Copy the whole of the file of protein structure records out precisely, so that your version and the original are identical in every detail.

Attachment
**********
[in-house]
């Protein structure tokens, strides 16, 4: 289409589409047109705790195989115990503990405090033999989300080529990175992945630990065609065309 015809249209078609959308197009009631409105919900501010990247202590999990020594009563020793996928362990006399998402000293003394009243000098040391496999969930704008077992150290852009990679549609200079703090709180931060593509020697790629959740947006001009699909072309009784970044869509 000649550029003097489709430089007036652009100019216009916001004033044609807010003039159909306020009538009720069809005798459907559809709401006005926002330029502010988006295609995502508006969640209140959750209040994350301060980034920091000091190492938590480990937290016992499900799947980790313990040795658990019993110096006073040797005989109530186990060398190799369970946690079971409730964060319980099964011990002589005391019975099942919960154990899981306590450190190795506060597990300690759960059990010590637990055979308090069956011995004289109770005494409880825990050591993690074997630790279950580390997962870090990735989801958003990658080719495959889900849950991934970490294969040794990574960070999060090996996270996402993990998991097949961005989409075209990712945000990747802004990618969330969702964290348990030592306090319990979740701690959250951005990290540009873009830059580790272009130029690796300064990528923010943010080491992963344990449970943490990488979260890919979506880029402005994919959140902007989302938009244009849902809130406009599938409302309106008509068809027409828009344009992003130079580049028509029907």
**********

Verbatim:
[in-house]
């Protein structure tokens, strides 16, 4: 289409589409047109705790195989115990503990405090033999989300080529990175992945630990065609065309 015809249209078609959308197009009631409105919900501010990247202590999990020594009563020793996928362990006399998402000293003394009243000098040391496999969930704008077992150290852009990679549609200079703090709180931060593509020697790629959740947006001009699909072309009784970044869509 000649550029003097489709430089007036652009100019216009916001004033044609807010003039159909306020009538009720069809005798459907559809709401006005926002330029502010988006295609995502508006969640209140959750209040994350301060980034920091000091190492938590480990937290016992499900799947980790313990040795658990019993110096006073040797005989109530186990060398190799369970946690079971409730964060319980099964011990002589005391019975099942919960154990899981306590450190190795506060597990300690759960059990010590637990055979308090069956011995004289109770005494409880825990050591993690074997630790279950580390997962870090990735989801958003990658080719495959889900849950991934970490294969040794990574960070999060090996996270996402993990998991097949961005989409075209990712945000990747802004990618969330969702964290348990030592306090319990979740701690959250951005990290540009873009830059580790272009130029690796300064990528923010943010080491992963344990449970943490990488979260890919979506880029402005994919959140902007989302938009244009849902809130406009599938409302309106008509068809027409828009344009992003130079580049028509029907």